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With any vacation you plan, you have to think about where you’re going, how you’re getting there, and how much you’re willing to spend to do it. But when you’re traveling for the first time with your significant other, there’s a whole other layer of factors to consider — if you still want to be dating by the end of the trip, that is. Here’s what to address before you hit the road (or hop on a train or plane).

Related: 10 Ways To Go On Vacation With Your Boyfriend Or Girlfriend Without Killing Them


Your Road-Trip Style

If you’ve never driven a significant distance together before, you have no idea how the other one does in the car. Maybe you’re a get-there-as-fast-as-you-can/rest-stops-be-damned sort of journeyer. That’s fine — unless your co-pilot has a tiny bladder, or a big appetite (and refuses to eat on the go). So set some ground rules beforehand. Just how many stops are you willing to make, how long can you linger at each one, and how far apart should they be?

Related: Stop Doing Things You Hate Just Because Your Partner Loves Them


Your Vacation Activity Goals

Even if you agree on a destination, say, Costa Rica, you can’t assume you want the same things out of the trip. You may want to zipline, hike, and seek adventure in other ways. Your fellow traveler may envision lazy days lounging beachside. Of course, it’s perfectly reasonable to do both, but you’ll want to work this out in advance of the trip, lest you argue on how much time you spend running and doing vs. sitting and doing nothing.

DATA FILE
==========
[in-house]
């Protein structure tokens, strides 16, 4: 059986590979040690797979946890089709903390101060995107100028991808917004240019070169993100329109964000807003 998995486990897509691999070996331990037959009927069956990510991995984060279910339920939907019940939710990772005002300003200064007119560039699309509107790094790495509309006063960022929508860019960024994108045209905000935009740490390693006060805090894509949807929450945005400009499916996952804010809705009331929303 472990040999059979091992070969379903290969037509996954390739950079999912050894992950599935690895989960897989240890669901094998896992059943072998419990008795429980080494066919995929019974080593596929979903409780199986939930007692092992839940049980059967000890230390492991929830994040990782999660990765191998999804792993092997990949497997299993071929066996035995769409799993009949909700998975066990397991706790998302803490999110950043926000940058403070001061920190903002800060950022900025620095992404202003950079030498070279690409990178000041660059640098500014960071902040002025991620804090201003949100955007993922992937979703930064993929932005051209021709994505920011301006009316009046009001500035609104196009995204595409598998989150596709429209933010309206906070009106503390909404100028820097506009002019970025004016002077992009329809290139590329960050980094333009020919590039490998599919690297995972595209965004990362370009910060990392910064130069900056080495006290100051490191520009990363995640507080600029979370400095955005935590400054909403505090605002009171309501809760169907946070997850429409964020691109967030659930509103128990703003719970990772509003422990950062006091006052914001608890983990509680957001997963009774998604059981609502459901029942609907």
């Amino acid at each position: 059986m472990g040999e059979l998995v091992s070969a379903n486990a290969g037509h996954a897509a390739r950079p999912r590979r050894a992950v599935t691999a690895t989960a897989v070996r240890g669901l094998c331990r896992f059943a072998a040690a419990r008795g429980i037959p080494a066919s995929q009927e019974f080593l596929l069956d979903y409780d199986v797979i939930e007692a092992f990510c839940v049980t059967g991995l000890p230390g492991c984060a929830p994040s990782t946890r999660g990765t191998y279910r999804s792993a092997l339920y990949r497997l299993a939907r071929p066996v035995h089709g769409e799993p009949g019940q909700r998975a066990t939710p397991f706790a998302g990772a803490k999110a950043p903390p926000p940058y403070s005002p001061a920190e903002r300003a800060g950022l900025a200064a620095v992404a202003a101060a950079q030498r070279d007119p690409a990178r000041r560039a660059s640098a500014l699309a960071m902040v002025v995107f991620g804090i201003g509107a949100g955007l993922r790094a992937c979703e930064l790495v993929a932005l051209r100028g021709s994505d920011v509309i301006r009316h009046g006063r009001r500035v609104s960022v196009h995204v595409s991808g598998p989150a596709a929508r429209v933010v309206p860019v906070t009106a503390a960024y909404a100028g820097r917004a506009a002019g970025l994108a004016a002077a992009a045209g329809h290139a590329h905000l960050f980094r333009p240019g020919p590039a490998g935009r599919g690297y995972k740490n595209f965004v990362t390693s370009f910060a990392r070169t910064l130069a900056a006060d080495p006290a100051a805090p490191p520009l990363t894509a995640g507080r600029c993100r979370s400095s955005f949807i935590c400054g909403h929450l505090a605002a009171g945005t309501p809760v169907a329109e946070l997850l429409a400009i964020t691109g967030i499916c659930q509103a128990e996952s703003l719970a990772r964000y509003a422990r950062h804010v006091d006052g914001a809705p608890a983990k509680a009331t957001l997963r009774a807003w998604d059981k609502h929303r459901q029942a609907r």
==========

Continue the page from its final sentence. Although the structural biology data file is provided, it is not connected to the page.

Related: 10 Things You’ll Learn About Your Boyfriend At Someone Else’s Wedding


How Much Togetherness Time You Want

Don’t yet share a home? You’ll feel like you do when you travel together. And if you think you’ll need your space during the trip — or you’ll be offended if your mate does — make it known now. Too much time as a twosome (or not enough) can turn even the dreamiest getaway into a nightmare. Speaking of togetherness…


The Hotel Room Size

Itsy-bitsy accommdations can be romantic — or claustrophobic (usually a bit of both). If either of you thrashes in your sleep or fills an entire suitcase with toiletries, a small space with a small bed and a small bathroom probably won’t do. You may find happiness in splurging on a larger room, even if it means going home a day sooner so you can afford the jaunt.

Related: Why Telling Your Partner “You Suck!” Is Actually A Good Idea


How Technologically Connected You’ll Be

Does one of you hate when the other whips out a cell phone during dinner? That sentiment may be amplified while you’re away together. It may not feel like much of a vacation if one of you is constantly in communication with the boss (or Facebook friends/Twitter followers). Agree on guidelines, like one e-mail check per day, and stick to them once you’re away.

Related: Ignoring Your Girlfriend to Tweet About How You’re Proposing To Her? You’re Doing It Wrong


What You Want — and Are Willing — to Eat

You may be dying to sample the local fare at your destination. Your companion, on the other hand, may only want to dine on what she’s used to. And since food is a pretty big component of any getaway, you’ll want to know what’s on the menu. As with anything, compromise is key, but a meat-and-potatoes devotee shouldn’t be expected to suddenly turn into a sushi fan just because you’re in Japan.

Related: 10 Things That Make Living Together Awesome

Meredith Bodgas is the blogger behind the wedding, marriage, and baby blog She’s written about weddings for, pregnancy and kids for, and other sexy subjects for women’s publications like Redbook and She’s married to her junior high school sweetheart and lives in her native New York. Follow her on Twitter @mereditor